Medical Engineering Distinguished Seminar: Steven Jacques
Optically detecting abnormalities in biological tissues can find both constitutional changes seen with absorption, fluorescence and Raman signals, and structural changes based on the light-scattering properties of the tissue. This seminar discusses the use of light scattering to detect structural changes. Both local microscopic measurements and large-scale macroscopic measurements can characterize the sub-micron scale of structure in cells and tissues. Changes in hydration can alter light scattering, changes in collagen content and organization can alter light scattering. Light scattering is a useful contrast parameter for imaging structural changes in tissues, and can characterize the character of the structural changes.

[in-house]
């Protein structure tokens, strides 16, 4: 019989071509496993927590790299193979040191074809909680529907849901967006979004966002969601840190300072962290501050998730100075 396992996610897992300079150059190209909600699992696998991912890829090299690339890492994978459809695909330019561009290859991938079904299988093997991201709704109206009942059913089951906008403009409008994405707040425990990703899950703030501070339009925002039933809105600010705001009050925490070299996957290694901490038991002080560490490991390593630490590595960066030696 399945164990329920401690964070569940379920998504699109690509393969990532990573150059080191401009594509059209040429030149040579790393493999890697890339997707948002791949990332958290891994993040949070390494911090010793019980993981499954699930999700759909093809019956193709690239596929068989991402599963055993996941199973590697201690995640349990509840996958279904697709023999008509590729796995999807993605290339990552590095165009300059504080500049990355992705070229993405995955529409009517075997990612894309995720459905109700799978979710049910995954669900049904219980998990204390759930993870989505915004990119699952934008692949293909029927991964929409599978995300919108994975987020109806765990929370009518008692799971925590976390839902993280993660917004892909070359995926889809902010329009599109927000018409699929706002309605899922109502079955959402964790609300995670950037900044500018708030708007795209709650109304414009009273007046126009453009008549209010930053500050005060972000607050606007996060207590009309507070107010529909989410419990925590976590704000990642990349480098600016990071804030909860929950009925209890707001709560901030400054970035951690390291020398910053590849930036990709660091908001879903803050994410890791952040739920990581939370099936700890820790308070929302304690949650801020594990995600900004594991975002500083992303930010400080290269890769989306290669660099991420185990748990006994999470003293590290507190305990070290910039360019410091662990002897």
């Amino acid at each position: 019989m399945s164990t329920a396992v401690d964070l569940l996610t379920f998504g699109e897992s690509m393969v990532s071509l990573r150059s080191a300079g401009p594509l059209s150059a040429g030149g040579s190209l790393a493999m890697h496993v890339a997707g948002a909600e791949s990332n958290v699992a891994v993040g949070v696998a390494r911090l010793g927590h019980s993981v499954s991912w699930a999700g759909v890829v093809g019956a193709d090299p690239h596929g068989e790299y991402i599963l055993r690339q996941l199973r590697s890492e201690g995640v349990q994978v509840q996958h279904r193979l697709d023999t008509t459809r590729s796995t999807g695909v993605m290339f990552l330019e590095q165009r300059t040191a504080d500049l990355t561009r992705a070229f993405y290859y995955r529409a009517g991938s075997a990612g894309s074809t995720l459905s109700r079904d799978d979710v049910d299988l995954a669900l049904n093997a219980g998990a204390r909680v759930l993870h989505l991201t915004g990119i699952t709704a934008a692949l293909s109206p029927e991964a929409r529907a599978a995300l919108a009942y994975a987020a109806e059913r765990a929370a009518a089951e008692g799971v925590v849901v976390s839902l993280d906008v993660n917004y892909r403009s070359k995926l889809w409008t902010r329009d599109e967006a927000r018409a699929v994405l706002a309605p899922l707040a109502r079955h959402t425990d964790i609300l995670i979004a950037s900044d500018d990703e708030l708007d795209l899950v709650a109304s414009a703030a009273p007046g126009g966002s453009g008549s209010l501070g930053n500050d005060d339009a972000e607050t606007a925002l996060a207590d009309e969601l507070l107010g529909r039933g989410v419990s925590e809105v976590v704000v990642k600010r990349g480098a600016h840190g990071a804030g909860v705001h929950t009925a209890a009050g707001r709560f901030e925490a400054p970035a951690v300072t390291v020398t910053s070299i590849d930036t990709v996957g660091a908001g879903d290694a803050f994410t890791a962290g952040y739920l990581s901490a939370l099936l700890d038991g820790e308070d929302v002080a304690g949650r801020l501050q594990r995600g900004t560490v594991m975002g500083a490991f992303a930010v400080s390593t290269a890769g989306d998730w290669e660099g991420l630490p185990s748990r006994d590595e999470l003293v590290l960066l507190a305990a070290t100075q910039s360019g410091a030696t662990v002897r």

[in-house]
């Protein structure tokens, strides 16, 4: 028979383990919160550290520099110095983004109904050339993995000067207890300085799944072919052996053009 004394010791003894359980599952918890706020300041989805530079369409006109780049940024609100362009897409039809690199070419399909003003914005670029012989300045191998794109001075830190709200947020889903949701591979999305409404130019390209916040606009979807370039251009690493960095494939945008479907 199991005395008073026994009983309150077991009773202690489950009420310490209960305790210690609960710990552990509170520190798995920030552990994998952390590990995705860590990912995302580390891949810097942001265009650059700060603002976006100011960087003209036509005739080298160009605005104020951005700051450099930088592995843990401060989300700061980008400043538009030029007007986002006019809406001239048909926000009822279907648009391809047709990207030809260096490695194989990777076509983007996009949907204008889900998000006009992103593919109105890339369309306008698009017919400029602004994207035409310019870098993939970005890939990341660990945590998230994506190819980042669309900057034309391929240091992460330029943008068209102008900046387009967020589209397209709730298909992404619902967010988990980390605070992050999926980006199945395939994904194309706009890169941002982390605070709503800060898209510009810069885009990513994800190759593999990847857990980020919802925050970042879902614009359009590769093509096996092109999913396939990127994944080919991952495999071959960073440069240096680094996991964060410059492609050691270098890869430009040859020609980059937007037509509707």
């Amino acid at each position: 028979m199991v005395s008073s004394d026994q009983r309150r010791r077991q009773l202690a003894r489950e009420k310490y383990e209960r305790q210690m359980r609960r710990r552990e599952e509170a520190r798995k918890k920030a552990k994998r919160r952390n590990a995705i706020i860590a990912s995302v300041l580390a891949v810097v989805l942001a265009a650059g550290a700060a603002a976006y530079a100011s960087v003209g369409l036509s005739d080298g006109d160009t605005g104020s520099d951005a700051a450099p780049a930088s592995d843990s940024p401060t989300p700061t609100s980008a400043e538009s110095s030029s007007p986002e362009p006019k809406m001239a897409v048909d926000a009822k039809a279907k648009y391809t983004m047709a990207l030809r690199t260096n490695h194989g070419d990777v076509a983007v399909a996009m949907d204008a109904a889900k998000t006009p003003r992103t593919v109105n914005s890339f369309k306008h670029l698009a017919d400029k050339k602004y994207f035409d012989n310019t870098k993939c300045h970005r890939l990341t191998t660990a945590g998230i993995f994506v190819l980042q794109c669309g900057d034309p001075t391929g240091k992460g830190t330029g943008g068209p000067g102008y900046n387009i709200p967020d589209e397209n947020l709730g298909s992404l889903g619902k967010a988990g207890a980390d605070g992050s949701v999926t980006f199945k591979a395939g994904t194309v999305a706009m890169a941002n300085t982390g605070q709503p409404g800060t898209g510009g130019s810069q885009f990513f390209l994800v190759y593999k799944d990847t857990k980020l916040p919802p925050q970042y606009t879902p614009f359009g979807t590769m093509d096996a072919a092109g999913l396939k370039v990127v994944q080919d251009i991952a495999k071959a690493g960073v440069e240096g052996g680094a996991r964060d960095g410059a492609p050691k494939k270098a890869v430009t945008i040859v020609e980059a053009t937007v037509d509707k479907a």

Steven L. Jacques received a B.S. degree in Biology at M.I.T., and an M.S. degree in Electrical Engineering and Computer Science and a Ph.D. degree in Biophysics and Medical Physics from the University of California-Berkeley. In 1983, he joined the Wellman Laboratory for Photomedicine at MGH, becoming a Lecturer in Dermatology/Bioengineering, Harvard Medical School. In 1988, he joined the University of Texas M. D. Anderson Cancer as Assistant Professor of Urology/Biophysics, and later as tenured Assoc. Professor. In 1996-2017, he served as Professor of Biomedical Engineering & Dermatology at Oregon Health & Science University. After two years at Tufts University in Boston, he is now an Affiliate Professor of Bioengineering at the University of Washington in Seattle. https://omlc.org/